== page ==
Introduction The sons of Korah were of the tribe of Levi, descended through Kohath and Izhar (Exodus 6:16-27, esp. vs. 16, 18, 21, 24).
Judgment Upon the Father Korah joined with Dathan, Abiram, and 250 leaders of the congregation in rebellion against Moses and Aaron. As evidence of divine judgment, the earth swallowed them up, and they died before the Lord (Num. 16:1-40).
Mercy Upon the Sons Nevertheless, as evidence of divine mercy, the sons of Korah did not die (Num. 26:9-11). The sons of Korah are mentioned 16x in the Bible, including authorship attribution of several of the Psalms (Exo. 6:24; Num. 26:11; 1 Chron. 6:37; 9:19; 26:19; Ps. 42; 44; 45; 46; 47; 48; 49; 84; 85; 87; 88). Rather than rebel against Gods established order, the descendants of Korah humbly served as gatekeepers and ministers of music in the house of the Lord (Ps. 84:10; cf. 1 Cor. 12:14-31).
Gatekeepers of the Tabernacle The sons of Korah served as gatekeepers of the Tabernacle (1 Chron. 9:17-27; 26:12-19). Even in the Christian era, evangelists and elders must remain watchful of danger (Acts 20:28-32; Heb. 13:17).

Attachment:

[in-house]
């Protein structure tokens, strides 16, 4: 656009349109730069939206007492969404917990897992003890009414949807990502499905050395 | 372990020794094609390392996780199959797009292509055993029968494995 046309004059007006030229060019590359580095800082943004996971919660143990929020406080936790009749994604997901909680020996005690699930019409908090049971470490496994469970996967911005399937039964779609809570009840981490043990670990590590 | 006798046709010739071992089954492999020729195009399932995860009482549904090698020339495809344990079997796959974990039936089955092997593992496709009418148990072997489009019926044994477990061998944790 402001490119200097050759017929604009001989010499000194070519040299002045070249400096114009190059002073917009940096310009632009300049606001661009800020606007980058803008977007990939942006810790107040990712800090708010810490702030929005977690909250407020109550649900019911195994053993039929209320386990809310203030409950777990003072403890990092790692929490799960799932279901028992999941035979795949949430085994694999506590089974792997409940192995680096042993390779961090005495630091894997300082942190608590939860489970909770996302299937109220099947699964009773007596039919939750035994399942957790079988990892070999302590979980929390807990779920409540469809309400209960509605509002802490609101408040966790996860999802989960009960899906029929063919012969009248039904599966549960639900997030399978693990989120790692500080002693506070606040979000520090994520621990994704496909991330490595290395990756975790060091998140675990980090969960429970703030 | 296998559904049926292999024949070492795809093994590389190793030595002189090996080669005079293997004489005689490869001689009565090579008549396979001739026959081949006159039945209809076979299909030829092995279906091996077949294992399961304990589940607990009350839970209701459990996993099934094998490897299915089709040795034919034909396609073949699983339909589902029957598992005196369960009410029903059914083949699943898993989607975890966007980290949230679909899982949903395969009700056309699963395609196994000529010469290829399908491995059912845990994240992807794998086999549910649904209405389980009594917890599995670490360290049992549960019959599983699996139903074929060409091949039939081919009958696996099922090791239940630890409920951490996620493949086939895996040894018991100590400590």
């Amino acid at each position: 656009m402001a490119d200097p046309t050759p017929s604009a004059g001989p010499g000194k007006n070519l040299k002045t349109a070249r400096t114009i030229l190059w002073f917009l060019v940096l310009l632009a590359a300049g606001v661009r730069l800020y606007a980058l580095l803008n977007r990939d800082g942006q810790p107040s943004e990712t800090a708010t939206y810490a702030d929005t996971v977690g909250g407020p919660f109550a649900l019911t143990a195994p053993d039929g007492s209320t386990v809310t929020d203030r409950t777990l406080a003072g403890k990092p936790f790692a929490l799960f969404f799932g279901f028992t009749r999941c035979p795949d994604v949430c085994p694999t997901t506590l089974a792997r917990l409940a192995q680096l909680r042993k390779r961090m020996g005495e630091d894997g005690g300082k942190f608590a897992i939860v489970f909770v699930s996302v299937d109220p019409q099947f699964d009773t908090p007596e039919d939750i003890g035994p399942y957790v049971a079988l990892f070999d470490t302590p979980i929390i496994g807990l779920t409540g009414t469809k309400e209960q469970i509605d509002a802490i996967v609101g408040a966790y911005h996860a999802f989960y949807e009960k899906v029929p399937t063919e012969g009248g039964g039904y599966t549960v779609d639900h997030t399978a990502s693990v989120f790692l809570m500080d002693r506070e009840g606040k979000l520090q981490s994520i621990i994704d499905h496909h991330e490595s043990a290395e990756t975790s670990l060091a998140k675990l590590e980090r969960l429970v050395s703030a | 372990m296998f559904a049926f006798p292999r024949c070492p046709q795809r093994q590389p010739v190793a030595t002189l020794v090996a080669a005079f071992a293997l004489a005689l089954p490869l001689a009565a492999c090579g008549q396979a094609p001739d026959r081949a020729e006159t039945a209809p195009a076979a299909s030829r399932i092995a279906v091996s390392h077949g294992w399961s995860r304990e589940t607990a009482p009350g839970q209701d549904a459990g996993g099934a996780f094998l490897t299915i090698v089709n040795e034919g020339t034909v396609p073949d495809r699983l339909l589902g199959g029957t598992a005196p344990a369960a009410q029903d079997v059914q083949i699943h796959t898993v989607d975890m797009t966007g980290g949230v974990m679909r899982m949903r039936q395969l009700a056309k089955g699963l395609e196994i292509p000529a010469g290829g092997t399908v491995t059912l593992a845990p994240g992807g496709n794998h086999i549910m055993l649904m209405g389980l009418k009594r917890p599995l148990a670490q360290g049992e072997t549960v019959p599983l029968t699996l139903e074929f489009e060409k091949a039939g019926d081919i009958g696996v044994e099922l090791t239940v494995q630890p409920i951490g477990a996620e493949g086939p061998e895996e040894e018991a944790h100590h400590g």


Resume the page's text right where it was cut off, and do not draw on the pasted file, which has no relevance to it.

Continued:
Ministers of Music The sons of Korah served as ministers of music in the house of God (1 Chron. 6:31-38). Even in the Gospel dispensation, music remains an important part of worship (Eph. 5:18-19; Col. 3:16-17).
Psalms of the Sons of Korah Psalms 42 describes a thirsting for God in times of trouble. Psalm 44 speaks of past deliverances and present trials. Psalm 45 celebrates the kings marriage. Psalm 46 praises God as the refuge of his people. Psalm 47 exalts God as the King of the earth.
Psalms of the Sons of Korah Psalm 48 extols the beauty and glory of Zion. Psalm 49 describes the folly of trusting in riches. Psalm 84 expresses a longing for the Temple worship. Psalm 85 is a plea for Gods mercy upon the nation. Psalm 87 praises the privileges of citizenship in Zion. Psalm 88 is a petition to be saved from death.
Conclusion The Old Testament history of the house of Korah reveals the kindness and severity of God (Rom. 11:22). Herein, we are reminded that the son shall not bear the iniquity of the father, nor vice versa; rather, God judges mankind on an individual basis (Ezek. 18:1-20).